It would be refreshing to work with a secretary of state who sought to build a positive relationship with the profession, removed far more than she tried to implement, and blended a trusting, challenging and supportive narrative and way of working. It would be a most radical departure from the status quo. Equally, she may not want to be remembered as the secretary of state for education who merely implemented someone else’s ideas.
Sacking primary school headteachers whose pupils can’t recite their timestables, retesting children in year 7, and making the EBacc compulsory are part of election rhetoric.
But where are we going to find a whole load of new primary headteachers and English, maths, science, history, geography and languages teachers? What are the mechanics of retesting and what to do if the children still don’t pass? These are trifling incidentals in the heat of an election battle.
The Conservative Party won a majority even they hadn’t dared dream of and we are left with a rather incoherent set of ideas; the Tories weren’t alone in presenting a series of bullet points for education that didn’t really add up to very much.
We need a new vision and way of working if we are to avoid the perfect storm that the SSAT’s Vision 2040 document predicts over the next five years.
I am already looking forward to the 2020 election, as the next five years will be fascinating. Can the Liberal Democrats rebuild trust with a very sceptical electorate?
Can the Labour Party leave the Blair/Brown days behind them, yet learn the lessons of their 1997 election success? Going left strengthens their core vote but winning an election requires them to sit firmly on centre left ground.
They also need to select a leader that the country can envision as a future prime minister.
And can the Conservative Party produce a more compassionate approach alongside their aspirational tendencies that will speak to the centre ground? Part of this is understanding that public services are different from the private sector and a different approach is required to work with us. At the same time, this new government has massive constitutional issues around the Union and Europe to resolve (and a small majority in Parliamentary terms with which to do it).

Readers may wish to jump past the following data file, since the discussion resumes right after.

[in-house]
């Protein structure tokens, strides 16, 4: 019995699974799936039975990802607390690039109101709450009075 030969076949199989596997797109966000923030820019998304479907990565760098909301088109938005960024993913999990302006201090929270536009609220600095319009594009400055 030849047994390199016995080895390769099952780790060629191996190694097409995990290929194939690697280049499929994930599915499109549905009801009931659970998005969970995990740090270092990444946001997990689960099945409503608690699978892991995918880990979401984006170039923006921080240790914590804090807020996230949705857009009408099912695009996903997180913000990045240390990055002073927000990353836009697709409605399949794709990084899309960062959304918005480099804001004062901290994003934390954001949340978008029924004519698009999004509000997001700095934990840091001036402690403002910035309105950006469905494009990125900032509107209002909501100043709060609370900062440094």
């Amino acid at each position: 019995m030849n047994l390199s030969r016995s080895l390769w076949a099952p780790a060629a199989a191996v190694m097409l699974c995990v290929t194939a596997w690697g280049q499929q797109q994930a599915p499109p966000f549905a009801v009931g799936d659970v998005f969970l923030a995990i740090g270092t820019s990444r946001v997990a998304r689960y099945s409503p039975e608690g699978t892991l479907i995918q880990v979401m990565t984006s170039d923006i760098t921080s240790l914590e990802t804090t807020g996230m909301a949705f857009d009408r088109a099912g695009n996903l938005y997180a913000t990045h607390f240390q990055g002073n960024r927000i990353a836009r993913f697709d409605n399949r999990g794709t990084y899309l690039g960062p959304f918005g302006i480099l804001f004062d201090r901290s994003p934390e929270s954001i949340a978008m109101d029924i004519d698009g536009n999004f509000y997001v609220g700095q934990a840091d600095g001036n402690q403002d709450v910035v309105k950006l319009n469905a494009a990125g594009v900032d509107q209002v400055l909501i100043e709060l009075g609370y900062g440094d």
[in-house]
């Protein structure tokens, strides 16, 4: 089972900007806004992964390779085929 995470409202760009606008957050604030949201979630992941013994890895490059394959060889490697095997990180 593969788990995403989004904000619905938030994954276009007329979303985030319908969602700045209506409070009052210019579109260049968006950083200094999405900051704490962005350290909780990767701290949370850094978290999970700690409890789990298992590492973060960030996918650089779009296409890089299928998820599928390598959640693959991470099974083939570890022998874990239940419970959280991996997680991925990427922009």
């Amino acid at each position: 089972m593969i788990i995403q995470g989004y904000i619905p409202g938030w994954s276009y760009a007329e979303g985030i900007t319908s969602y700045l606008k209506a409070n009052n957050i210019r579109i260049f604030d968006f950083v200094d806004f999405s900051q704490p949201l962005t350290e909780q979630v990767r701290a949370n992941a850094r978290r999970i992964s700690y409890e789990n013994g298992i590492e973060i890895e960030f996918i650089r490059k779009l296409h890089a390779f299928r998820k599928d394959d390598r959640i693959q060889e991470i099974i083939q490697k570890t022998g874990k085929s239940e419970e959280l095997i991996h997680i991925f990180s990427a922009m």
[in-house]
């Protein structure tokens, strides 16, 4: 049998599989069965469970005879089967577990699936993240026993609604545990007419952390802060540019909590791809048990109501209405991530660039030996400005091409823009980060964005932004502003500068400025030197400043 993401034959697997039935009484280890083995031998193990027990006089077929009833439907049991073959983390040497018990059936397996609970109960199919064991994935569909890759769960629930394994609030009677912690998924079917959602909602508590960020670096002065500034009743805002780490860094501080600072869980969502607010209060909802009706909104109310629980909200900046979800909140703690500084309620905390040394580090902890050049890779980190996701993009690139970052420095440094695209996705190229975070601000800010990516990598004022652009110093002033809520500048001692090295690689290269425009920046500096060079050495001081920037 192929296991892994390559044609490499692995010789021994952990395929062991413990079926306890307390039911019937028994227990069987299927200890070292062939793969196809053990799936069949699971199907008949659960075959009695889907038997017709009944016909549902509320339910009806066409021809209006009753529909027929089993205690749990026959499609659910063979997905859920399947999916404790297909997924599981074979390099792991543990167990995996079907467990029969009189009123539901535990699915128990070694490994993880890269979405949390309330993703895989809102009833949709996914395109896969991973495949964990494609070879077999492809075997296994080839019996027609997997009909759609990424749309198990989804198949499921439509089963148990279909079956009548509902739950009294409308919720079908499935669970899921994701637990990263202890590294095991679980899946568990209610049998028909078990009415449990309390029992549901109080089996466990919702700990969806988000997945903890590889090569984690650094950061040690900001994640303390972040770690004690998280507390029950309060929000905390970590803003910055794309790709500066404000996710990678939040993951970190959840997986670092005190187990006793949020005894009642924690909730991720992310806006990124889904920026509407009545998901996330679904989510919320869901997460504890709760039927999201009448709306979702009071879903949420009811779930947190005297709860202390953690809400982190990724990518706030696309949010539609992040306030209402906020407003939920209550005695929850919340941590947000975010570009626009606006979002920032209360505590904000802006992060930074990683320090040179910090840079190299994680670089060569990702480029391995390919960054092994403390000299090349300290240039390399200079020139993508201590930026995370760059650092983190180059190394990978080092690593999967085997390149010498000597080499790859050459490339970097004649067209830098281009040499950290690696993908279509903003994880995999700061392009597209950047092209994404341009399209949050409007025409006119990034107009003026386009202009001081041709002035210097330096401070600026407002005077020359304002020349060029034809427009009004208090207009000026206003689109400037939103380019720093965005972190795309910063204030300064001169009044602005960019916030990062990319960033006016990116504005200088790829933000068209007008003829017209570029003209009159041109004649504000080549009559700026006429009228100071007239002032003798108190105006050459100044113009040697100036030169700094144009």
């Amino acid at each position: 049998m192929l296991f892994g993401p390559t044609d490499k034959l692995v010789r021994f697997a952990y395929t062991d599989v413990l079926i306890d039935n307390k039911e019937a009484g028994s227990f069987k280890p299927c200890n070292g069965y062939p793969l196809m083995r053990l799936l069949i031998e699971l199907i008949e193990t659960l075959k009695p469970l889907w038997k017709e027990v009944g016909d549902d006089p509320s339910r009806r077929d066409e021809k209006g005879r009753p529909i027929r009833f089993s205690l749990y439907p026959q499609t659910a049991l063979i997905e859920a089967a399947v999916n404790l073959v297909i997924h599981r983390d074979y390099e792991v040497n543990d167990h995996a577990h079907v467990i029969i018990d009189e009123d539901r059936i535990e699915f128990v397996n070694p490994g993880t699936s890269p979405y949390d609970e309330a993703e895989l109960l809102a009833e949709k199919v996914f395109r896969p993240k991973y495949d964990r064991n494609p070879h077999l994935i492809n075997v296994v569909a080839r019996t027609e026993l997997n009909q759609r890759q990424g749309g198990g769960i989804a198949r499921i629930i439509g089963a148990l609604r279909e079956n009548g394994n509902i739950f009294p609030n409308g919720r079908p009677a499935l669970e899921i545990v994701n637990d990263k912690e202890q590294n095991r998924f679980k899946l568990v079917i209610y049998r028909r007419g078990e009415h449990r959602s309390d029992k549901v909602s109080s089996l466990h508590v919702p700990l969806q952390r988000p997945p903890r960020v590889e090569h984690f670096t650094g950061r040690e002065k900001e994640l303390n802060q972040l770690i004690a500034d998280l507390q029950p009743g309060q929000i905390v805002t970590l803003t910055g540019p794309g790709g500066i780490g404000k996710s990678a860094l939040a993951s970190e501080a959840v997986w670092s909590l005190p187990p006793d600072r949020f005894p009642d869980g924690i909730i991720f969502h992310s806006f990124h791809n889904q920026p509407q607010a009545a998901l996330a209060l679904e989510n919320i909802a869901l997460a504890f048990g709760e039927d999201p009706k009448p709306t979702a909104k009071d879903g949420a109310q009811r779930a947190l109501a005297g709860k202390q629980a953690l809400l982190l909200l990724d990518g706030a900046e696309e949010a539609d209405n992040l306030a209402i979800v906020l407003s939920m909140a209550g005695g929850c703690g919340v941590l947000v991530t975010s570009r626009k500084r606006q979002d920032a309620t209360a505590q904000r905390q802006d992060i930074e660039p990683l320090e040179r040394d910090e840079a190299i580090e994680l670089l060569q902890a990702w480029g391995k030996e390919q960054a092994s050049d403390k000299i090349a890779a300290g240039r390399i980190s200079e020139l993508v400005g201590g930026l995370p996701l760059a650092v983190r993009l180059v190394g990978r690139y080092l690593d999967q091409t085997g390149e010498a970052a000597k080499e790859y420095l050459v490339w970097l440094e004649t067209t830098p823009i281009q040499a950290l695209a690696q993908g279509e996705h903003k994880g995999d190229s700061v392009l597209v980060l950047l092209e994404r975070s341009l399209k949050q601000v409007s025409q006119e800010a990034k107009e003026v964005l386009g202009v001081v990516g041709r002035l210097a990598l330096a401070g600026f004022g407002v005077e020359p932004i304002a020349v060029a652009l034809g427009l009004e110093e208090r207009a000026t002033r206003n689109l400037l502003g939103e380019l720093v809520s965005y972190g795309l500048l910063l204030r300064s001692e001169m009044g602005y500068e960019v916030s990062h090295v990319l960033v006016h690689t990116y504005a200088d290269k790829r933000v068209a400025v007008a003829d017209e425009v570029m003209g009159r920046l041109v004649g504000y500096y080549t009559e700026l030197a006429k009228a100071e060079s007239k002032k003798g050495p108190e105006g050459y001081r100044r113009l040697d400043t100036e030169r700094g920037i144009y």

We live in interesting times which chime with 1992 to 1997.
Vision, trust, inclusivity
A sense of purpose and trust, self-determination and service, inclusivity and responsibility, compassion and aspiration are not mutually exclusive. These must be the basis of our education system and any political system that wants longevity and public support.
Before all this, we are left with the legacy of implementing incoherent curriculum and assessment reforms that will drive teachers insane, cutting (in our case) about £1 million from our budget over the next five years, and managing a teacher supply shortage which may soon reach epidemic proportions.
However, these are shadows of what may be – not necessarily what will be. I remain one of life’s eternal optimists.
Stephen Tierney is the executive director of the Blessed Edward Bamber Catholic Multi Academy Trust. He is also as member of the @HeadsRoundTable Core Group and chair of SSAT Redesigning Schools Vision 2040 Group. This is an edited version of a blog that first appeared on his website, http://leadinglearner.me/. You can also find him on Twitter @LeadingLearner